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New bypass at Lamego, Nhamatanda. Photo: INGC
Electricity has been restored to water pumping and treatment stations by the government water agency FIPAG, so Beira and Dondo now have clean water. Electricity has been restored to part of the city. The port is open, the railway line was opened yesterday.
Bypasses are being built around the washouts of the main EN6 road which links Beira to the rest of the country and the road should open Monday, Environment Minister and Emergency Coordinator Celso Correia said in his briefing this morning. This will allow larger quantities of food and other supplies to be to be brought to flooded areas in Nhamatanda, west of Beira, and to the city itself.
— Carlos Novela (@CarlosNovela15) March 22, 2019
Flood waters are dropping, but only slowly, and rain has largely stopped. But the flooded area remains a huge inland lake 100 km long and up to 30 km wide. Rescue continues, largely by local boats. Sebastian Stamp, OCHA representative, said there were no longer people in trees, but still many people taking refuge on roofs – often having brought food up to the roofs which they are trying to dry now that the rain has stopped. The Red Cross reports 40 prisoners and guards still trapped on the roof of the Buzi jail.
Reports of many dead in Nhamatanda – WFP delivered food aid here for the first time today, a week after the cyclone hit. pic.twitter.com/2HVy4Jjdn4
— Piers Scholfield (@inglesi) March 22, 2019
Conditions are being improved in the accommodation centres, which are largely in damaged schools and public buildings. There have been no disease major outbreaks yet and attempts are being made to provide clean water and sanitation, but with so much polluted water, cholera and perhaps typhoid expected; malaria is endemic.
There is no realistic death toll, but it is already over 1000 in the three countries Mozambique, Malawi and Zimbabwe. Bodies are still being found. Manica governor Manuel Rodrigues said 75 bodies were found floating in the Mussapadzi river in Dombe, in Sussundenga district. Bodies have been found floating in the Pungue River in Nhamatanda. The morgue in Beira’s man hospital is overflowing with dozens of bodies, reports AFP.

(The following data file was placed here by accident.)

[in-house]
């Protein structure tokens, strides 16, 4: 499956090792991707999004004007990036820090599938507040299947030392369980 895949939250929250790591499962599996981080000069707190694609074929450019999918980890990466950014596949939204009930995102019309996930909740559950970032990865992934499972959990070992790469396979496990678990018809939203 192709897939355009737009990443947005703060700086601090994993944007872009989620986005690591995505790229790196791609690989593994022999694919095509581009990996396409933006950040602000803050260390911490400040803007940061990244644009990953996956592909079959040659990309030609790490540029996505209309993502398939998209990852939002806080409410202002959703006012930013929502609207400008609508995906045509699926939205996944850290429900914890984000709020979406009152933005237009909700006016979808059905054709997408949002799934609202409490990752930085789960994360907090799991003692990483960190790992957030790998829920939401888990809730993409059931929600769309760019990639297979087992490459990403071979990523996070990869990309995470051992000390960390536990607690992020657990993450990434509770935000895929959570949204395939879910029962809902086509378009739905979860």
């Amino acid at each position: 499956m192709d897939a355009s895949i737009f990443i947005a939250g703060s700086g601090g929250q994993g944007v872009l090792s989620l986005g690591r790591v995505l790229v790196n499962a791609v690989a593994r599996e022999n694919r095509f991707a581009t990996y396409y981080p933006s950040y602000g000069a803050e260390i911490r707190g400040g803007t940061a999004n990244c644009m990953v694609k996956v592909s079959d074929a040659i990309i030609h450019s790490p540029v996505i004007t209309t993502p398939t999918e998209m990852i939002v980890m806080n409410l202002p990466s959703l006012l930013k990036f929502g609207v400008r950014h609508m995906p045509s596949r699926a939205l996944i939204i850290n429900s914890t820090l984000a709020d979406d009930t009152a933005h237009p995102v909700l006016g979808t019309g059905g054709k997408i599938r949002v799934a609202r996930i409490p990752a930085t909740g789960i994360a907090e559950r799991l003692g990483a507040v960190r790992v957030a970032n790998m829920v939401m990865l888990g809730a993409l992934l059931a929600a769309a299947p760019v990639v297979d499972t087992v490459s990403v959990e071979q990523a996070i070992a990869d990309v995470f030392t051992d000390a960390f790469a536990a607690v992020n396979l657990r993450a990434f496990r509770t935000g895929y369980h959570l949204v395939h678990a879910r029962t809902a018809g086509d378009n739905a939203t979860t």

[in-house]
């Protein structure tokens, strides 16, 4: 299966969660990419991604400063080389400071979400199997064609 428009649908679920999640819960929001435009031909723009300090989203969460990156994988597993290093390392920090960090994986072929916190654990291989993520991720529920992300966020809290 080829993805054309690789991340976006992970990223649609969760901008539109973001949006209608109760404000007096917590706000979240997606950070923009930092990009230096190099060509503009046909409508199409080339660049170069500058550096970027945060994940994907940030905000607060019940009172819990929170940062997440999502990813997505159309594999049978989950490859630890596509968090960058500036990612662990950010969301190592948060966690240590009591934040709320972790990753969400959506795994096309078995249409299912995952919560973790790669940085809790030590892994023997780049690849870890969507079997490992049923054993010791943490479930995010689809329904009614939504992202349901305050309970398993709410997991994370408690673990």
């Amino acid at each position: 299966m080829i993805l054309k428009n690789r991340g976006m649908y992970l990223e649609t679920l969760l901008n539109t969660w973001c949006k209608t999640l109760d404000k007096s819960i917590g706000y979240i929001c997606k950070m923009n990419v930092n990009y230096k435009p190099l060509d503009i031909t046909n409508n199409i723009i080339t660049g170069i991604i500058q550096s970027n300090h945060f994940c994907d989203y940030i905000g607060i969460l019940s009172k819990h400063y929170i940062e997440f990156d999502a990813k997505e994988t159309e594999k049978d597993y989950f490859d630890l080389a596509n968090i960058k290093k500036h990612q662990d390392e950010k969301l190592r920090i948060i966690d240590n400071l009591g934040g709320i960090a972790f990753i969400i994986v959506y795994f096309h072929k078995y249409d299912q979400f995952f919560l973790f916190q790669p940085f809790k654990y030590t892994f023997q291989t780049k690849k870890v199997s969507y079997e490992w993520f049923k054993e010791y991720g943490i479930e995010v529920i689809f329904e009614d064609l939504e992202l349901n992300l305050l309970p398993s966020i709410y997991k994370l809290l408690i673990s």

— Alexandre (@AllexandreMZ) March 23, 2019
Food remains an issue and some people have eaten little for a week. A warehouse in Beira was broken into Wednesday, according to AFP.
The storm knocked down pylons which disrupted electricity exports from Mozambique’s Cahora Bassa hydropower dam to South Africa, causing power cuts there, It has also curbed fuel supplies to Zimbabwe from a pipeline that originates in Beira, reports Bloomberg.
Severity of cyclone due to climate change
It is impossible to attribute an individual cyclone to climate change – Mozambique regularly has cyclones. But climate change raises the surface temperature of the sea water, which increases the intensity of cyclones, and this is happening in the region. “There is a climate change component which is intensifying the storms and increasing their reach,” and is clearly true with this cyclone, explained Dr Jennifer Fitchett, physical geography researcher, University of the Witwatersrand. But it is impossible to say how much: “for one particular storm it would be very difficult to say that there is a given proportion of that storm of its severity that is a direct result of climate change.” BBC interview: https://www.bbc.co.uk/sounds/play/p0748842 at 12 minutes into the programme
By Joseph HanonSource: ´News reports & clippings